Imperative for trusts to help improve the health and wellbeing of NHS staff
15 November 2019
- The General Medical Council has published independent findings from a UK-wide review into the wellbeing of doctors and medical students.
- The Caring for doctors, caring for patients report identifies a need to address the wellbeing of doctors faced with higher workloads, whose own health may impact on patient care.
- The report identifies eight recommendations, including compassionate leadership models giving doctors more say over the culture of their workplaces, adopting minimum standards of food and rest facilities, and standardising rota designs which take account of workload and available staff.
Responding to Caring for doctors, Caring for patients by the General Medical Council (GMC), the chief executive of NHS Providers, Chris Hopson said:
“This timely report makes key recommendations and underlines the imperative for NHS organisations to help improve the health and wellbeing of doctors and other staff.
“Growing demand for NHS services and over 100,000 vacancies across the service is putting increasing strain on NHS staff. We can not afford to lose the dedicated workforce we have who give so much and are the lifeblood of the NHS.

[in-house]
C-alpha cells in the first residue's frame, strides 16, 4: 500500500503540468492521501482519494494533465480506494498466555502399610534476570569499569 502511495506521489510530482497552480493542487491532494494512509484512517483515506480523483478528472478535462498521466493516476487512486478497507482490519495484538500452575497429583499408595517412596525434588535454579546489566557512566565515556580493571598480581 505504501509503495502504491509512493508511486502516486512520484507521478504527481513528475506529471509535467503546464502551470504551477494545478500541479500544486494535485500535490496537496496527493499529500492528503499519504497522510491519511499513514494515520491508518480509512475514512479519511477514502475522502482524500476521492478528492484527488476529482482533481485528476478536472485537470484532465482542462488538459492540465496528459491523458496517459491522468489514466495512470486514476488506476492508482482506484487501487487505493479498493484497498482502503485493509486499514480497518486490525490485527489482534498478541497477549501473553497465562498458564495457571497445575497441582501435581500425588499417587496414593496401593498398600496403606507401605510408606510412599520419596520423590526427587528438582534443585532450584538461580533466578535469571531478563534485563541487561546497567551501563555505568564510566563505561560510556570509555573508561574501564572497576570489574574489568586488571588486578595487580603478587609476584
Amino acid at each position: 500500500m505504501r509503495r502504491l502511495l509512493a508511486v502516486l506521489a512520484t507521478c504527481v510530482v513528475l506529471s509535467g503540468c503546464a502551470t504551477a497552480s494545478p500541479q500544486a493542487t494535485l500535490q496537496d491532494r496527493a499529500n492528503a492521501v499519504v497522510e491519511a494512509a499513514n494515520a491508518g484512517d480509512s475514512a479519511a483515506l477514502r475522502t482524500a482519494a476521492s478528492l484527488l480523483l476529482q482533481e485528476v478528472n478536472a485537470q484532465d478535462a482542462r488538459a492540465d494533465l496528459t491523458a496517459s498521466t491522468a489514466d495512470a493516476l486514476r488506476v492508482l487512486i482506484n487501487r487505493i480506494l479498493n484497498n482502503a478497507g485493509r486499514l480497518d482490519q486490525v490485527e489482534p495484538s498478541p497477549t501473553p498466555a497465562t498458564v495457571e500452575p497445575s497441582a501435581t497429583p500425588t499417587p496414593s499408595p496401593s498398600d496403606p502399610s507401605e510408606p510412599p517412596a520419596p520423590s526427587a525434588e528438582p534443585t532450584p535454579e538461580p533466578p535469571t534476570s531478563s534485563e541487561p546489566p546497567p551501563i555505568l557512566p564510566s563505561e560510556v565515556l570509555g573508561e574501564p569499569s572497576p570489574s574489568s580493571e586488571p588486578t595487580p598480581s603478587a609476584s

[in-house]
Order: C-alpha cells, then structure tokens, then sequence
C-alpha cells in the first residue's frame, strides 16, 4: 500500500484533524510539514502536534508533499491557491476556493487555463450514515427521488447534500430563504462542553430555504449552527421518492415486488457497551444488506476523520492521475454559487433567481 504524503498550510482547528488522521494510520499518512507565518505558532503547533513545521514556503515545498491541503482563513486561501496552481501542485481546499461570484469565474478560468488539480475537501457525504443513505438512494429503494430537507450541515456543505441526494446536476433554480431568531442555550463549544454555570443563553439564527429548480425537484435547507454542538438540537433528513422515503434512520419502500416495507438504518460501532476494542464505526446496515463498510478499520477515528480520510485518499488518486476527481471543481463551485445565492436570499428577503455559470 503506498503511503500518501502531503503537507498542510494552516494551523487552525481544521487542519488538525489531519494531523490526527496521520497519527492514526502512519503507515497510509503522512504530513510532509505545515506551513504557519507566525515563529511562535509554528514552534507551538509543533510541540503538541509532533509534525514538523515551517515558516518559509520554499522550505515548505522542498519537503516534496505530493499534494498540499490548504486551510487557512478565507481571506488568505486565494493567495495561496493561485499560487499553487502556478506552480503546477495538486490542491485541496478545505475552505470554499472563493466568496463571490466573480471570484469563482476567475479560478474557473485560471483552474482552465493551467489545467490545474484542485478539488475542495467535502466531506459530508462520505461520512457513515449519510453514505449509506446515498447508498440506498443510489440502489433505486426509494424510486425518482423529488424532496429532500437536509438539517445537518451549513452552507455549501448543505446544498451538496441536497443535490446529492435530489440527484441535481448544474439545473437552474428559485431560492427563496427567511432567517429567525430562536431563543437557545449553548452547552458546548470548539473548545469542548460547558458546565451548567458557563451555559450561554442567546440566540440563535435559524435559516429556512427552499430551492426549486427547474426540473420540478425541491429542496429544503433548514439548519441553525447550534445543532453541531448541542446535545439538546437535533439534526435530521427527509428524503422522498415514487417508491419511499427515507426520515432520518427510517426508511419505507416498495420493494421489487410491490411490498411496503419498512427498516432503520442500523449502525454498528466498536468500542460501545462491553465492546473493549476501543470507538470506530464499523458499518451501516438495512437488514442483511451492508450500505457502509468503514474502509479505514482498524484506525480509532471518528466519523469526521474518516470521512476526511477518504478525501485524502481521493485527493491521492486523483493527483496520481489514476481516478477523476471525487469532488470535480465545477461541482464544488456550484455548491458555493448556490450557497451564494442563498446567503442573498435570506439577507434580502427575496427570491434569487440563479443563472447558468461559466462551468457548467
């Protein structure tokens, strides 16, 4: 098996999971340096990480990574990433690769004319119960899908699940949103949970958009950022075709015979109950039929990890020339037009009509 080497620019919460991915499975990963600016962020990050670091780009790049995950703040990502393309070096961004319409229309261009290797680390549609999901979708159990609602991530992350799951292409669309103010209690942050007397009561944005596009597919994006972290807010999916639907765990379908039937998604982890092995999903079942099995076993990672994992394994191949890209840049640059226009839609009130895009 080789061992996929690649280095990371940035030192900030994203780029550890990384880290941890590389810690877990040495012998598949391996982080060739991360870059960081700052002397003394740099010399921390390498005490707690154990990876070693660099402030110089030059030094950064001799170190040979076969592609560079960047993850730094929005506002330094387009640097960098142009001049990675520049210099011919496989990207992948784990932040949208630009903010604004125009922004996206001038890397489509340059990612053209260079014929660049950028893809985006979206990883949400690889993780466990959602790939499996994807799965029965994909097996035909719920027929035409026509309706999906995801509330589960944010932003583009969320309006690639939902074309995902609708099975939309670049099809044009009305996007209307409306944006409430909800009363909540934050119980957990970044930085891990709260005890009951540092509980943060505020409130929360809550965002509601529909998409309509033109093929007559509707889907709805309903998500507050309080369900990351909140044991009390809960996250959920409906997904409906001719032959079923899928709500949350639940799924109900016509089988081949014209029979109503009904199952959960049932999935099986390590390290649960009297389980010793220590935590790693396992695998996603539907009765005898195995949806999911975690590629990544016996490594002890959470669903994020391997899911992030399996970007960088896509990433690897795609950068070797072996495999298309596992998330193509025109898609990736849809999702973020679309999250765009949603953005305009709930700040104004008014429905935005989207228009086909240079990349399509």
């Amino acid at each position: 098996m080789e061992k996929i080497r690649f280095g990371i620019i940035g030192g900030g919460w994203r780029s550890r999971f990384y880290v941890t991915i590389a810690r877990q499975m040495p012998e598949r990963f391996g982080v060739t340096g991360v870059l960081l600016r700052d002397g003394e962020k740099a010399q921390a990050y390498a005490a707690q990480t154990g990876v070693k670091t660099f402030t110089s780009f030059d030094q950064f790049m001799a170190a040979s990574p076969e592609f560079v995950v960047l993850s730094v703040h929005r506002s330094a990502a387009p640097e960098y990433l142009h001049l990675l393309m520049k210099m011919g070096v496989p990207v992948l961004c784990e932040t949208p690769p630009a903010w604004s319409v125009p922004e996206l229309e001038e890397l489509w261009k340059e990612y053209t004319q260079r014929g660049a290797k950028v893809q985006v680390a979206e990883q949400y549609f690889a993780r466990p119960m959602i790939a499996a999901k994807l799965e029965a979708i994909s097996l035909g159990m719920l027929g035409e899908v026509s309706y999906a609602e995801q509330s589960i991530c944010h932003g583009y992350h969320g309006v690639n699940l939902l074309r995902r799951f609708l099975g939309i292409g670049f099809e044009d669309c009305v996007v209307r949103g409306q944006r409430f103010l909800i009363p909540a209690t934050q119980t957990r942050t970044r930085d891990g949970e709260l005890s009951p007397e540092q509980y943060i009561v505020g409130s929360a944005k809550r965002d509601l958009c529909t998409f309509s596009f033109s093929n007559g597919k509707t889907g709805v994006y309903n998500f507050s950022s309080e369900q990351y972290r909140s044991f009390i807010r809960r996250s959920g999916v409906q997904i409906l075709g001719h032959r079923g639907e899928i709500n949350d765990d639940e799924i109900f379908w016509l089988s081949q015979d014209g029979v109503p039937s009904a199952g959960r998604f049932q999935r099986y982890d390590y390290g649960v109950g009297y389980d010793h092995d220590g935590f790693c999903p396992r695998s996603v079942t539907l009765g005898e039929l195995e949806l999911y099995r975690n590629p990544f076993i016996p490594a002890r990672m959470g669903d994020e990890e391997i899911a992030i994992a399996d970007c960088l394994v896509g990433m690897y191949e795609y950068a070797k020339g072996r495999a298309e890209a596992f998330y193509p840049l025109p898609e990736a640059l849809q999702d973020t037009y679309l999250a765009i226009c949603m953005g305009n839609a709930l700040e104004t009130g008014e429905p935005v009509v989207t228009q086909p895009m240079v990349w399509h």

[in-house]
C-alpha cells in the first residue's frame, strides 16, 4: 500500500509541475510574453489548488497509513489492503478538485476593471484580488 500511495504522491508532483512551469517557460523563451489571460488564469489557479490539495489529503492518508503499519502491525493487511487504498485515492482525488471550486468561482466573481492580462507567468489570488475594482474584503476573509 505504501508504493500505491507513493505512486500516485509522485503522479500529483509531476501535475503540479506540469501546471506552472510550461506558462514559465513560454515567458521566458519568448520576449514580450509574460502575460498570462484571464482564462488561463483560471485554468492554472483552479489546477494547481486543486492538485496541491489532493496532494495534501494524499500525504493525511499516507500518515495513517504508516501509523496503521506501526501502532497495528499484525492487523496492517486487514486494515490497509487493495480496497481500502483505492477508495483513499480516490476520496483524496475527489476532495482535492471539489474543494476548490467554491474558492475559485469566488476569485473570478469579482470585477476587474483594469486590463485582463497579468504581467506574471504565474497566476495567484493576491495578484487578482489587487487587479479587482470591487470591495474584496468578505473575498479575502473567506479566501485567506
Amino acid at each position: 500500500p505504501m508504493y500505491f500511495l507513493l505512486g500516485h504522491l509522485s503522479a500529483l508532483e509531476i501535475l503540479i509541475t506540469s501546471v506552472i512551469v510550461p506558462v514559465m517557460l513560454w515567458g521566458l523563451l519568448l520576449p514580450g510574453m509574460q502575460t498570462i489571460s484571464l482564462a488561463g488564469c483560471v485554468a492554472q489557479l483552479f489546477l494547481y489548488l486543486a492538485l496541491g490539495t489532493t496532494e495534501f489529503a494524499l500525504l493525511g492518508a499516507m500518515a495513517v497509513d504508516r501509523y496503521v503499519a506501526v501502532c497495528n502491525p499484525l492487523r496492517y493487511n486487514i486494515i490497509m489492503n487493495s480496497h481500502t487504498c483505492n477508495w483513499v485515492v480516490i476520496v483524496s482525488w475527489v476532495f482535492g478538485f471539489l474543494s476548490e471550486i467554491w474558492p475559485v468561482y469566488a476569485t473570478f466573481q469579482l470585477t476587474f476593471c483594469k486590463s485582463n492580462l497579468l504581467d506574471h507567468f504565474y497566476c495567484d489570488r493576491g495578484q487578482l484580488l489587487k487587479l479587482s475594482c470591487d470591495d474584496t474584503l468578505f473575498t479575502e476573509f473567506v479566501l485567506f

We can not afford to lose the dedicated workforce we have who give so much and are the lifeblood of the NHS.Chief Executive
“Trusts are already taking steps to improve the working lives of their staff, support their wellbeing and to make sure the NHS is a great place to work. But we know there is much more to do, so trusts and other NHS employers will be taking recommendations like these seriously.
“There is compelling evidence which makes it clear that staff who feel fulfilled in the work they carry out and supported by their employers can be driving force behind improving the experience of patients and their families.
These recommendations helpfully set out ways to improve the support for staff through changes to culture, leadership and allowing staff to take more ownership of their working lives.Chief Executive
“These recommendations helpfully set out ways to improve the support for staff through changes to culture, leadership and allowing staff to take more ownership of their working lives. We must not also lose sight of the clear link between unrealistic workload and vacancies. NHS organisations will need the ability to recruit in greater numbers going forward to ensure lasting improvements to staff health and wellbeing.
“This will take time to solve. A long term strategy implemented at national, system and local levels must address both keeping people within the NHS by improving culture and promoting development, but also ensuring we have the means to recruit and train the staff we need to meet growing demand, both domestically and internationally.”